The thing that’s frightened me about the COVID restrictions from the very beginning was a lack of the idea that the mental suffering from social restrictions was something worth balancing with the intended effects. Not that it necessarily does outward the benefit, just that it was at least worth considering. Instead you either got people totally dismissive of the danger of the virus, or people saying “how could you think about [need for human contact phrased to sound as frivolous as possible] when people are dying because it of it?!”

But the thing is, everyone not only accepts some level of risk for themselves, but also accepts some level of risk for other people. That amount isn’t ever zero. In 2019, I had contact with a lot of people that could have potentially spread influenza. I got my flu shot as always, I washed my hands the normal amount, but I did not become a hermit. Now you could argue that my selfish desire to see multiple friends in my apartment at the same time was increasing the possibility of other vulnerable people catching the flu. Didn’t I think about how as much as these people mattered to me I should be putting the needs of others first? But I didn’t, and in that situation no one expected me to.

We are not in that situation now. The magnitude of that risk is radically higher and that’s why I’ve continued to live a radically altered life. But I plan to someday inch back towards the old thing, and we’re all going to have to figure out how much and when. It’s going to be more complicated than treating “your actions affect other people” as a trump card that justifies any and all restrictions.

My lingering, probably paranoid fear since last spring has been: if people around me accept the precedents that anything that puts other people at any increased risk is something you shouldn’t be able to do, and that wanting to be in the same room with people you like is something trivial that no one is willing to stand up for, then what? That sounds like a system of social norms where you let scrupulousity-brain write the rules. So if people don’t actually believe those two ideas (and I don’t think many do) I’d appreciate it if more were willing to say it out loud.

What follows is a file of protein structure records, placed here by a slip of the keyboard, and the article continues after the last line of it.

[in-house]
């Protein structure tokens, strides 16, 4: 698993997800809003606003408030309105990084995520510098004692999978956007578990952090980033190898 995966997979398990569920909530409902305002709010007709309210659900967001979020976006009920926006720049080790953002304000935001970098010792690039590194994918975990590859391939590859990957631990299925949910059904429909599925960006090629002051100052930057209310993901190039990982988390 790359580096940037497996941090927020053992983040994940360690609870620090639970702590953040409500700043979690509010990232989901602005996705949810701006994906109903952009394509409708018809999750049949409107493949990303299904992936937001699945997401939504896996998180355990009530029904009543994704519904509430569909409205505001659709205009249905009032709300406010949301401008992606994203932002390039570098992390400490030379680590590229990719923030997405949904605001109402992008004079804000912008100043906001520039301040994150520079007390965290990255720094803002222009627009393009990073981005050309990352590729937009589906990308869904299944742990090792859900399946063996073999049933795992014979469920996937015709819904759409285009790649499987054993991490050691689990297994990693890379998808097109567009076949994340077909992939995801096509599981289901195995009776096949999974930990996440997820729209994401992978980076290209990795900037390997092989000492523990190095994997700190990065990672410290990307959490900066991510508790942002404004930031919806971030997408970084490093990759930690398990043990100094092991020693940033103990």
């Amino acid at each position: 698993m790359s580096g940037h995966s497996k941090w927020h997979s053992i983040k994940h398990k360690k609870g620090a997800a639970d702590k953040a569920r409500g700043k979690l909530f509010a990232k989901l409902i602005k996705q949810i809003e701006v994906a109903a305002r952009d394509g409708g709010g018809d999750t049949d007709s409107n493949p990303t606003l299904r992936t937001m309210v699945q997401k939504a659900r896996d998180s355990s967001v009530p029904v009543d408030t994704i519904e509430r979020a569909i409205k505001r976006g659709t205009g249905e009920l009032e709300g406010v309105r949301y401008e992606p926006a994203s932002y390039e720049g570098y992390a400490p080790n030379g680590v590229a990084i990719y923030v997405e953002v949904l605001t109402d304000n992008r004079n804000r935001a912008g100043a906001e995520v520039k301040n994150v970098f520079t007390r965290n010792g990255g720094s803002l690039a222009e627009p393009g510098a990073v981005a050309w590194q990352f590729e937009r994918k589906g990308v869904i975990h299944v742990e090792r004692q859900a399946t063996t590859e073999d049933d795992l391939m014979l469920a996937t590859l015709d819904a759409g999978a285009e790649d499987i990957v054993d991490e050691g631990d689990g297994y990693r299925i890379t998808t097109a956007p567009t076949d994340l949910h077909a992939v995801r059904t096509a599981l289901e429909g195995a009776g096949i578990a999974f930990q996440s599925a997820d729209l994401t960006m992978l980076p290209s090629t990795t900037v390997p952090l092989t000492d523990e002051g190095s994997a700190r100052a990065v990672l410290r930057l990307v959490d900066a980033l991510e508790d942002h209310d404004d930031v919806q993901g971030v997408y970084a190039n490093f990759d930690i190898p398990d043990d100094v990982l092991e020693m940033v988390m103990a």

And the point is that I don’t know what an acceptable level of risk to put other people in is, I don’t have numbers, and I get why no one wants to have this conversation because admitting you accept risk to be higher than zero makes you sounds like a horrible person. But we have to acknowledge it some time, or I’m afraid we’ll end up in a situation where you’re expected to feel low-level guilty about any people you interact with the way you’re supposed to about unethical consumption under capitalism or not being sufficiently critical of the problematic media you enjoy. (Which is to say, people whose brains work a certain way will feel low-level guilty about it all the time and others will let it run off their backs and appear to have no comprehension of what the other group feels when they bring it up.)

…what does *the value of other people* have to do with anything? Anti-plague measures are taken for one’s *own* sake, directly and/or to protect [people such that it would suck for you if they got hurt].

The thing that horrifies me about people going “but social interaction” isn’t their self-centredness. I’m self-centred too! But I did the egoist moral calculations and came to the conclusion that the value of in-person social interaction outside my bubble was negligible next to the risk of catching COVID-19, and if other people’s calculations are coming out differently, that means they’re either very bad at moral calculus or (more likely) have very different values. Both of those things are scary! Who knows what these people will come up with next?!

(I guess maybe the main thing that makes this whole discourse feel weird to me is: I have never once been coerced into taking anti-plague measures I thought were overkill. I *have* *frequently* been coerced into taking *fewer* anti-plague measures than I wanted to.)

>>But I plan to someday inch back towards the old thing, and we’re all going to have to figure out how much and when.

This is my plan:

When everyone in my household has been vaccinated: cease wearing a respirator. Wear a cloth mask in indoor public spaces if official (read: presumably underestimated) local caseload is above 1/200k/day, to reduce the chances of becoming a carrier and reduce the chances of spreading it if I already am (spreading disease to people who aren’t lucky enough to be vaccinated yet is bad for the society in which I live (people can generally be assumed to be doing something useful, even if indirectly), and also sets a bad precedent (I expect to live through other plagues in the future, and quite likely I will be lower in the vaccine triage list for the next plague than I am now: someday it’ll be *me* who hasn’t been vaccinated yet, and I wish to do my part to encourage a norm I would one day benefit from)). Do not *offer* private social gatherings to unvaccinated people, but seriously consider accepting unvaccinated people’s social offers. Freely offer and accept social-gathering offers with vaccinated people: to us COVID-19 is somewhat less dangerous than a cold, and only baseline anti-cold measures [link] apply.


#reply via reblog #covid19 #illness tw #discourse cw? #is the blue I see the same as the blue you see

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